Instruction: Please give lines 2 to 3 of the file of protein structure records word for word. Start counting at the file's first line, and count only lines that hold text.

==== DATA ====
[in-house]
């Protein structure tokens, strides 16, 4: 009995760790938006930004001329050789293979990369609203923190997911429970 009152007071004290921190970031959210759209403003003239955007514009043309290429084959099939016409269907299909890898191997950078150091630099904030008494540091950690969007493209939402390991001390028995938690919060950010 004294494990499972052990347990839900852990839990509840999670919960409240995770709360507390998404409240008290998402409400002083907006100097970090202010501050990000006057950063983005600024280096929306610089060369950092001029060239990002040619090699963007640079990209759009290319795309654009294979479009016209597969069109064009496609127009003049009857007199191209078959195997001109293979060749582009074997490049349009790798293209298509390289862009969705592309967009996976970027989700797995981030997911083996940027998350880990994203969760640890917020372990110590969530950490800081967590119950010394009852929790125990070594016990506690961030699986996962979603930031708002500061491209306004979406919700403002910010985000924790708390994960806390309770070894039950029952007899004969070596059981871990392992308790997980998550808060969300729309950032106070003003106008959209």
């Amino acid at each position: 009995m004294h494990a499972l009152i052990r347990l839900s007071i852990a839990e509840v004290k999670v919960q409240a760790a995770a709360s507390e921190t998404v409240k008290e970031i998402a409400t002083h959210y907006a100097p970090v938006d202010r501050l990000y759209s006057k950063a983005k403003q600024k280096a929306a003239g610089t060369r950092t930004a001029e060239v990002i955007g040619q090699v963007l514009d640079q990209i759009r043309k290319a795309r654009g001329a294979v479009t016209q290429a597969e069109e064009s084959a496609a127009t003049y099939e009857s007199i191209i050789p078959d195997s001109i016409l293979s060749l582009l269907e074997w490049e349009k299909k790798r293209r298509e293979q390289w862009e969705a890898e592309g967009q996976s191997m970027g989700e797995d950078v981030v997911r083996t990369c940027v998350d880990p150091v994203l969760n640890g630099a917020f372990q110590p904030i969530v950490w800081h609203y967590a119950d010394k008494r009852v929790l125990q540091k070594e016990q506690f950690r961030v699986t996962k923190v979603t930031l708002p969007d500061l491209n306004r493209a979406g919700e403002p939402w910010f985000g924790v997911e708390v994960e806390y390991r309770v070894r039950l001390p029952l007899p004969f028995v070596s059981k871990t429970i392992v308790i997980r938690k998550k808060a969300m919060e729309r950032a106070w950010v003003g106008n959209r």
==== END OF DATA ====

């Protein structure tokens, strides 16, 4: 009995760790938006930004001329050789293979990369609203923190997911429970 009152007071004290921190970031959210759209403003003239955007514009043309290429084959099939016409269907299909890898191997950078150091630099904030008494540091950690969007493209939402390991001390028995938690919060950010 004294494990499972052990347990839900852990839990509840999670919960409240995770709360507390998404409240008290998402409400002083907006100097970090202010501050990000006057950063983005600024280096929306610089060369950092001029060239990002040619090699963007640079990209759009290319795309654009294979479009016209597969069109064009496609127009003049009857007199191209078959195997001109293979060749582009074997490049349009790798293209298509390289862009969705592309967009996976970027989700797995981030997911083996940027998350880990994203969760640890917020372990110590969530950490800081967590119950010394009852929790125990070594016990506690961030699986996962979603930031708002500061491209306004979406919700403002910010985000924790708390994960806390309770070894039950029952007899004969070596059981871990392992308790997980998550808060969300729309950032106070003003106008959209």
């Amino acid at each position: 009995m004294h494990a499972l009152i052990r347990l839900s007071i852990a839990e509840v004290k999670v919960q409240a760790a995770a709360s507390e921190t998404v409240k008290e970031i998402a409400t002083h959210y907006a100097p970090v938006d202010r501050l990000y759209s006057k950063a983005k403003q600024k280096a929306a003239g610089t060369r950092t930004a001029e060239v990002i955007g040619q090699v963007l514009d640079q990209i759009r043309k290319a795309r654009g001329a294979v479009t016209q290429a597969e069109e064009s084959a496609a127009t003049y099939e009857s007199i191209i050789p078959d195997s001109i016409l293979s060749l582009l269907e074997w490049e349009k299909k790798r293209r298509e293979q390289w862009e969705a890898e592309g967009q996976s191997m970027g989700e797995d950078v981030v997911r083996t990369c940027v998350d880990p150091v994203l969760n640890g630099a917020f372990q110590p904030i969530v950490w800081h609203y967590a119950d010394k008494r009852v929790l125990q540091k070594e016990q506690f950690r961030v699986t996962k923190v979603t930031l708002p969007d500061l491209n306004r493209a979406g919700e403002p939402w910010f985000g924790v997911e708390v994960e806390y390991r309770v070894r039950l001390p029952l007899p004969f028995v070596s059981k871990t429970i392992v308790i997980r938690k998550k808060a969300m919060e729309r950032a106070w950010v003003g106008n959209r």